Reducing Risk with e-Based Support for Adherence to Lifestyle Changes in Hypertension: The REACH Trial
The main objective of the REACH trial is to assess whether preventive e-counselling (provided through a website of the Heart and Stroke Foundation of Canada) improves blood pressure and cardiovascular risk status over 12 months. REACH will also evaluate improvement in lifestyle behaviours that include diet, exercise, smoking, and adherence to prescribed medications. Finally, we will quantify the amount of e-counselling support that is required during REACH to evoke a significant reduction in blood pressure. It is hypothesized that e-Counselling (vs. Control+ usual care) will significantly improve blood pressure and lifestyle behaviours at the 12-month assessment. The findings of this trial will provide information that is critical to our understanding of how internet-based programs can help to improve blood pressure and to reduce the risk for cardiovascular disease.
Canadian e-Platform to Promote Behavioural Self-Management in Chronic Heart Failure: The CHF-CePPORT Trial
Chronic Heart Failure (CHF) is a growing public health issue in Canada. Counselling by multidisciplinary health care teams helps CHF patients improve self-care behaviours (for medications, diet, exercise, smoking cessation and symptom monitoring), and this reduces the rate of death and CHF hospitalization. Without intervention, patient adherence to these behaviours is below recommended standards and quality of life. A major challenge is to make self-care counselling available without overtaxing health care resources.
This 3.5-year, multi-centre randomized control trial will establish and evaluate a Canadian e-platform that provides multidisciplinary e-counselling to help patients with CHF initiate and maintain recommended self-care behaviours. We will recruit CHF patients in Toronto, Montreal, Ottawa, and Vancouver. We hypothesize that a 12-month program of e-Counselling + usual care vs. general eInfo + usual care will improve quality of life, self-care behaviours, and heart health. This trial is based upon previous clinical trials in CHF, e-health, and preventive lifestyle counselling by our team. The novel contribution of this research is that it will establish an infrastructure for a pan-Canadian e-platform in preventive e-counselling for CHF and improve the quality of life of patients with CHF.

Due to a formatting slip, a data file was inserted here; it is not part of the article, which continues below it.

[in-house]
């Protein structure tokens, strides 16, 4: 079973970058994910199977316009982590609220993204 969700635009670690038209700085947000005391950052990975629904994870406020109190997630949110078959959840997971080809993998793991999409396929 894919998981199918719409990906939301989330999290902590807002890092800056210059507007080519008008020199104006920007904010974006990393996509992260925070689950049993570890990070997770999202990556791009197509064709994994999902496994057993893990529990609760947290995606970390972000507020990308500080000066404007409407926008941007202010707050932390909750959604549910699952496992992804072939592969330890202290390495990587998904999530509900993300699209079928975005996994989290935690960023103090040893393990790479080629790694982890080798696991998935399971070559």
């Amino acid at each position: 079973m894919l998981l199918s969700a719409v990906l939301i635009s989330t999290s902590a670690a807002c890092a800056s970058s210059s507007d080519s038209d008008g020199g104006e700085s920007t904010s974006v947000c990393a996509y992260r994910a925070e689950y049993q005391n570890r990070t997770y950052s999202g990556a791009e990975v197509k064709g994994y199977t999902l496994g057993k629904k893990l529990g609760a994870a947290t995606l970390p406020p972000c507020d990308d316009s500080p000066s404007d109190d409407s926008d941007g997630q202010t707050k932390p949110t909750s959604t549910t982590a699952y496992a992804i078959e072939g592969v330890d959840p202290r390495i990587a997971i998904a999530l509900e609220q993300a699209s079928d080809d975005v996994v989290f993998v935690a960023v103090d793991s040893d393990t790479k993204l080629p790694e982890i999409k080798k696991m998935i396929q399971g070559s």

A Qualitative Study on the Quality of Life in Heart Failure
Heart Failure (HF) is a growing public health issue in Canada. Hospital re-admission within 1-year after diagnosis is 25-40%, and the 5-year rate of HF death is 50%. Because there is no cure, quality of life has become a primary therapeutic goal for HF treatment. Although there are many ways to measure quality of life in HF, most of these do not distinguish the various dimensions of quality of life that are unique or important for each person. In addition, the available instruments fail to consider the relative importance of different dimensions to overall quality of life.
This study is a sub-study of the CHF-CePPORT trial. We will explore how patients with HF perceive their current quality of life and whether they deem it to be "good," to understand how they prioritize the different dimensions of quality of life. We will also investigate activities of participants that help to improve or maintain their quality of life. The findings of this study will be used to improve the next generation of the CHF-CePPORT e-counselling intervention, which is aimed to improve HF adjustment.
Quality of Life and Unmet Self-Care Information Needs of Heart Failure Patients: A Cross-Cultural Needs Assessment
Heart failure is a disease in which the heart is unable to pump oxygen-rich blood throughout the body during exercise or at rest. In addition to medical treatment, patients need to carry out self-care behaviours (e.g., heart healthy diet, daily exercise, weight monitoring, etc.) to maintain heart health and to improve quality of life. Yet, many fail to follow these self-care behaviours, especially among visible ethnic minorities.
We know little about why people from the largest visible ethnic minority populations in Canada (i.e., individuals who are of Chinese, South Asian, or African-American background) have difficulties following these self-care behaviours. Before we can help these patients better adopt these self-care behaviours, we need to find out what does "living well" with heart failure mean to visible ethnic minority patients and what are the major barriers to following these self-care behaviours. Findings will help us develop patient-education content that is relevant to the needs of patients from these populations.